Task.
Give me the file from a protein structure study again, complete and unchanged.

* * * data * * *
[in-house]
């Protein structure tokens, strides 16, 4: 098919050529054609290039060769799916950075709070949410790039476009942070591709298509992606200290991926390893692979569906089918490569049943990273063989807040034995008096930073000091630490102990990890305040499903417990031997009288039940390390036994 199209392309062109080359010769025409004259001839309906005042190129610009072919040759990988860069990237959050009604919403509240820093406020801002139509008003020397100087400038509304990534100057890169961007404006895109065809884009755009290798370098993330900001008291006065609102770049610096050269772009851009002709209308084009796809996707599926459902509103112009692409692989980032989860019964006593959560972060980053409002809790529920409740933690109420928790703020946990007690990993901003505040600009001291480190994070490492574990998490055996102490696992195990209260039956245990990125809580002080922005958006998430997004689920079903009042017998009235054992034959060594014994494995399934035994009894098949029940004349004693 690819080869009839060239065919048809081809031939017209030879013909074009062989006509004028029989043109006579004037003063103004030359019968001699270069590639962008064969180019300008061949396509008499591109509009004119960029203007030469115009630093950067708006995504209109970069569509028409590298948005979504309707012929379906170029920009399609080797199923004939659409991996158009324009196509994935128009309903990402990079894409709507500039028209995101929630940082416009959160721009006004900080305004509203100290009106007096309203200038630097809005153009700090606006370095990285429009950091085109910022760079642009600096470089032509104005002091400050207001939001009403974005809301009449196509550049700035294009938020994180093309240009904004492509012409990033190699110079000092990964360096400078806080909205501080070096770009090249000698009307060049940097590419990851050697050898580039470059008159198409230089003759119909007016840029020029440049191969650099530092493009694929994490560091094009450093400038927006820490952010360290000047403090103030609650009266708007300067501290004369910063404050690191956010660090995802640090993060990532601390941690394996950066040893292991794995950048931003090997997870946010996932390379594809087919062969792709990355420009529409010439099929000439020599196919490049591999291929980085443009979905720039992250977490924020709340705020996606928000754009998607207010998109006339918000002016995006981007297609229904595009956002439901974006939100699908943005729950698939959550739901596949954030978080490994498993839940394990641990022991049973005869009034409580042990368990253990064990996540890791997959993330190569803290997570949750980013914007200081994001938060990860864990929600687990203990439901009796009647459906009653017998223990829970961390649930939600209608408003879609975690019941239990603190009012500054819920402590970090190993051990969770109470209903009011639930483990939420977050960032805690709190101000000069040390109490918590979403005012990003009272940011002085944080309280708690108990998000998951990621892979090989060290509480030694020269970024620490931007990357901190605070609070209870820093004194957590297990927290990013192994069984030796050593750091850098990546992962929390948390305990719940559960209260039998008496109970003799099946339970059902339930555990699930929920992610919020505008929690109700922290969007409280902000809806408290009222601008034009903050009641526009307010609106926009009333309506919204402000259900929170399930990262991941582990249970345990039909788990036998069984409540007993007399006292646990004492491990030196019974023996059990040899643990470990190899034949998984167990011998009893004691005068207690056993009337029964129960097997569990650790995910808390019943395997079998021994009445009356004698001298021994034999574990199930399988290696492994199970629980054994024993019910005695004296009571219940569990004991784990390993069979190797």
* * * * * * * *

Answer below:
[in-house]
């Protein structure tokens, strides 16, 4: 098919050529054609290039060769799916950075709070949410790039476009942070591709298509992606200290991926390893692979569906089918490569049943990273063989807040034995008096930073000091630490102990990890305040499903417990031997009288039940390390036994 199209392309062109080359010769025409004259001839309906005042190129610009072919040759990988860069990237959050009604919403509240820093406020801002139509008003020397100087400038509304990534100057890169961007404006895109065809884009755009290798370098993330900001008291006065609102770049610096050269772009851009002709209308084009796809996707599926459902509103112009692409692989980032989860019964006593959560972060980053409002809790529920409740933690109420928790703020946990007690990993901003505040600009001291480190994070490492574990998490055996102490696992195990209260039956245990990125809580002080922005958006998430997004689920079903009042017998009235054992034959060594014994494995399934035994009894098949029940004349004693 690819080869009839060239065919048809081809031939017209030879013909074009062989006509004028029989043109006579004037003063103004030359019968001699270069590639962008064969180019300008061949396509008499591109509009004119960029203007030469115009630093950067708006995504209109970069569509028409590298948005979504309707012929379906170029920009399609080797199923004939659409991996158009324009196509994935128009309903990402990079894409709507500039028209995101929630940082416009959160721009006004900080305004509203100290009106007096309203200038630097809005153009700090606006370095990285429009950091085109910022760079642009600096470089032509104005002091400050207001939001009403974005809301009449196509550049700035294009938020994180093309240009904004492509012409990033190699110079000092990964360096400078806080909205501080070096770009090249000698009307060049940097590419990851050697050898580039470059008159198409230089003759119909007016840029020029440049191969650099530092493009694929994490560091094009450093400038927006820490952010360290000047403090103030609650009266708007300067501290004369910063404050690191956010660090995802640090993060990532601390941690394996950066040893292991794995950048931003090997997870946010996932390379594809087919062969792709990355420009529409010439099929000439020599196919490049591999291929980085443009979905720039992250977490924020709340705020996606928000754009998607207010998109006339918000002016995006981007297609229904595009956002439901974006939100699908943005729950698939959550739901596949954030978080490994498993839940394990641990022991049973005869009034409580042990368990253990064990996540890791997959993330190569803290997570949750980013914007200081994001938060990860864990929600687990203990439901009796009647459906009653017998223990829970961390649930939600209608408003879609975690019941239990603190009012500054819920402590970090190993051990969770109470209903009011639930483990939420977050960032805690709190101000000069040390109490918590979403005012990003009272940011002085944080309280708690108990998000998951990621892979090989060290509480030694020269970024620490931007990357901190605070609070209870820093004194957590297990927290990013192994069984030796050593750091850098990546992962929390948390305990719940559960209260039998008496109970003799099946339970059902339930555990699930929920992610919020505008929690109700922290969007409280902000809806408290009222601008034009903050009641526009307010609106926009009333309506919204402000259900929170399930990262991941582990249970345990039909788990036998069984409540007993007399006292646990004492491990030196019974023996059990040899643990470990190899034949998984167990011998009893004691005068207690056993009337029964129960097997569990650790995910808390019943395997079998021994009445009356004698001298021994034999574990199930399988290696492994199970629980054994024993019910005695004296009571219940569990004991784990390993069979190797």